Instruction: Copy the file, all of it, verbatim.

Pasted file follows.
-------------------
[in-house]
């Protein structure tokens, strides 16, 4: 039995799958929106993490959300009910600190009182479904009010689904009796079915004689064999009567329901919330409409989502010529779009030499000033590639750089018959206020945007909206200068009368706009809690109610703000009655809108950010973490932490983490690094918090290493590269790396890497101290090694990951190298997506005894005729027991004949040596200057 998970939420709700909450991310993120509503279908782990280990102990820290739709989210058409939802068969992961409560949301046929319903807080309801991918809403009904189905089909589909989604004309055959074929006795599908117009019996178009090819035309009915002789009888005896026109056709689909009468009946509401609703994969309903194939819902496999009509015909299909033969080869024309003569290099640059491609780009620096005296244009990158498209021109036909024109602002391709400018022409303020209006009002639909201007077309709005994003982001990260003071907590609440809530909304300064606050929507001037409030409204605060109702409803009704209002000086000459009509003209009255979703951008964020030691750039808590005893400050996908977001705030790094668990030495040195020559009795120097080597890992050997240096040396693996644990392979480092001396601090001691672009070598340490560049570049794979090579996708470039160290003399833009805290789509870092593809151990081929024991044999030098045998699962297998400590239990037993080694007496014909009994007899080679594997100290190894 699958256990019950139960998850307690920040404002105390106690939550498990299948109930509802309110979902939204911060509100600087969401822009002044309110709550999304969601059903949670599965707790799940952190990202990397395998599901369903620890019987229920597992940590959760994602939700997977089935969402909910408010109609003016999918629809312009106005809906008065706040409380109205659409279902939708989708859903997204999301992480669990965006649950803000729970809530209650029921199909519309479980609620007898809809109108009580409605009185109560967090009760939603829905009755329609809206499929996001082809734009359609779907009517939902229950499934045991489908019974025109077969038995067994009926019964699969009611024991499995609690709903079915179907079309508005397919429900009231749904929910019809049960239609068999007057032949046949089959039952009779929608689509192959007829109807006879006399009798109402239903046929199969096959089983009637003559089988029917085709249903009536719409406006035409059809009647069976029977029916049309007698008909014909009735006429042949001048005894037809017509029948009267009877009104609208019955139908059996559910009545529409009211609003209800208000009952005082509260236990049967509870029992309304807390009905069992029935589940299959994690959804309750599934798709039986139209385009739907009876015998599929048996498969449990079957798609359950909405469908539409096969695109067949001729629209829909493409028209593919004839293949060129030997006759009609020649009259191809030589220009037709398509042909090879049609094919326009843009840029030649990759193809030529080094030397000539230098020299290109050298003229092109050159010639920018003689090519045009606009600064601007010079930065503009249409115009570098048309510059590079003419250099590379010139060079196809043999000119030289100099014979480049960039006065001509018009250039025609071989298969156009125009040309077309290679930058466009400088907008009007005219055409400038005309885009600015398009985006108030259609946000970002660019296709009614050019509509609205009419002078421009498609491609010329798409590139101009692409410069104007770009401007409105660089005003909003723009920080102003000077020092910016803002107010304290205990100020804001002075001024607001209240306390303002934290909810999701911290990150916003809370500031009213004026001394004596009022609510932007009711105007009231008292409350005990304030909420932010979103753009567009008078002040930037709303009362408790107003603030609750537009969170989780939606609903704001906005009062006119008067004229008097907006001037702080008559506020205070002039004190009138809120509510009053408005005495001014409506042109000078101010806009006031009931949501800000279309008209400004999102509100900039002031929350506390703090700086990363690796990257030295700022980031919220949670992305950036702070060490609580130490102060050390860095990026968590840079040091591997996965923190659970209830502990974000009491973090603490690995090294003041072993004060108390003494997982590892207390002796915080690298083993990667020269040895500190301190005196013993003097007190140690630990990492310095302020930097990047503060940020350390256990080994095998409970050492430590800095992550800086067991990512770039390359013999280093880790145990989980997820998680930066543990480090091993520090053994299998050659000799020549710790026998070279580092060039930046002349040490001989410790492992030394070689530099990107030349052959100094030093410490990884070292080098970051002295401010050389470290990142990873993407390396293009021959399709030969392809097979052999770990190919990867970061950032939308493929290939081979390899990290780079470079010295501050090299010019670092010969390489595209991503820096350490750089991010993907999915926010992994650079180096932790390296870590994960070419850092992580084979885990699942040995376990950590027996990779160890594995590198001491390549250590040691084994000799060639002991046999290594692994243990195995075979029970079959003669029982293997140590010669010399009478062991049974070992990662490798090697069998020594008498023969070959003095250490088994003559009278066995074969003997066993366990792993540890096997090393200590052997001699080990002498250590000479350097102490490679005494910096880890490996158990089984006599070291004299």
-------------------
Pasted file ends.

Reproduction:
[in-house]
């Protein structure tokens, strides 16, 4: 039995799958929106993490959300009910600190009182479904009010689904009796079915004689064999009567329901919330409409989502010529779009030499000033590639750089018959206020945007909206200068009368706009809690109610703000009655809108950010973490932490983490690094918090290493590269790396890497101290090694990951190298997506005894005729027991004949040596200057 998970939420709700909450991310993120509503279908782990280990102990820290739709989210058409939802068969992961409560949301046929319903807080309801991918809403009904189905089909589909989604004309055959074929006795599908117009019996178009090819035309009915002789009888005896026109056709689909009468009946509401609703994969309903194939819902496999009509015909299909033969080869024309003569290099640059491609780009620096005296244009990158498209021109036909024109602002391709400018022409303020209006009002639909201007077309709005994003982001990260003071907590609440809530909304300064606050929507001037409030409204605060109702409803009704209002000086000459009509003209009255979703951008964020030691750039808590005893400050996908977001705030790094668990030495040195020559009795120097080597890992050997240096040396693996644990392979480092001396601090001691672009070598340490560049570049794979090579996708470039160290003399833009805290789509870092593809151990081929024991044999030098045998699962297998400590239990037993080694007496014909009994007899080679594997100290190894 699958256990019950139960998850307690920040404002105390106690939550498990299948109930509802309110979902939204911060509100600087969401822009002044309110709550999304969601059903949670599965707790799940952190990202990397395998599901369903620890019987229920597992940590959760994602939700997977089935969402909910408010109609003016999918629809312009106005809906008065706040409380109205659409279902939708989708859903997204999301992480669990965006649950803000729970809530209650029921199909519309479980609620007898809809109108009580409605009185109560967090009760939603829905009755329609809206499929996001082809734009359609779907009517939902229950499934045991489908019974025109077969038995067994009926019964699969009611024991499995609690709903079915179907079309508005397919429900009231749904929910019809049960239609068999007057032949046949089959039952009779929608689509192959007829109807006879006399009798109402239903046929199969096959089983009637003559089988029917085709249903009536719409406006035409059809009647069976029977029916049309007698008909014909009735006429042949001048005894037809017509029948009267009877009104609208019955139908059996559910009545529409009211609003209800208000009952005082509260236990049967509870029992309304807390009905069992029935589940299959994690959804309750599934798709039986139209385009739907009876015998599929048996498969449990079957798609359950909405469908539409096969695109067949001729629209829909493409028209593919004839293949060129030997006759009609020649009259191809030589220009037709398509042909090879049609094919326009843009840029030649990759193809030529080094030397000539230098020299290109050298003229092109050159010639920018003689090519045009606009600064601007010079930065503009249409115009570098048309510059590079003419250099590379010139060079196809043999000119030289100099014979480049960039006065001509018009250039025609071989298969156009125009040309077309290679930058466009400088907008009007005219055409400038005309885009600015398009985006108030259609946000970002660019296709009614050019509509609205009419002078421009498609491609010329798409590139101009692409410069104007770009401007409105660089005003909003723009920080102003000077020092910016803002107010304290205990100020804001002075001024607001209240306390303002934290909810999701911290990150916003809370500031009213004026001394004596009022609510932007009711105007009231008292409350005990304030909420932010979103753009567009008078002040930037709303009362408790107003603030609750537009969170989780939606609903704001906005009062006119008067004229008097907006001037702080008559506020205070002039004190009138809120509510009053408005005495001014409506042109000078101010806009006031009931949501800000279309008209400004999102509100900039002031929350506390703090700086990363690796990257030295700022980031919220949670992305950036702070060490609580130490102060050390860095990026968590840079040091591997996965923190659970209830502990974000009491973090603490690995090294003041072993004060108390003494997982590892207390002796915080690298083993990667020269040895500190301190005196013993003097007190140690630990990492310095302020930097990047503060940020350390256990080994095998409970050492430590800095992550800086067991990512770039390359013999280093880790145990989980997820998680930066543990480090091993520090053994299998050659000799020549710790026998070279580092060039930046002349040490001989410790492992030394070689530099990107030349052959100094030093410490990884070292080098970051002295401010050389470290990142990873993407390396293009021959399709030969392809097979052999770990190919990867970061950032939308493929290939081979390899990290780079470079010295501050090299010019670092010969390489595209991503820096350490750089991010993907999915926010992994650079180096932790390296870590994960070419850092992580084979885990699942040995376990950590027996990779160890594995590198001491390549250590040691084994000799060639002991046999290594692994243990195995075979029970079959003669029982293997140590010669010399009478062991049974070992990662490798090697069998020594008498023969070959003095250490088994003559009278066995074969003997066993366990792993540890096997090393200590052997001699080990002498250590000479350097102490490679005494910096880890490996158990089984006599070291004299």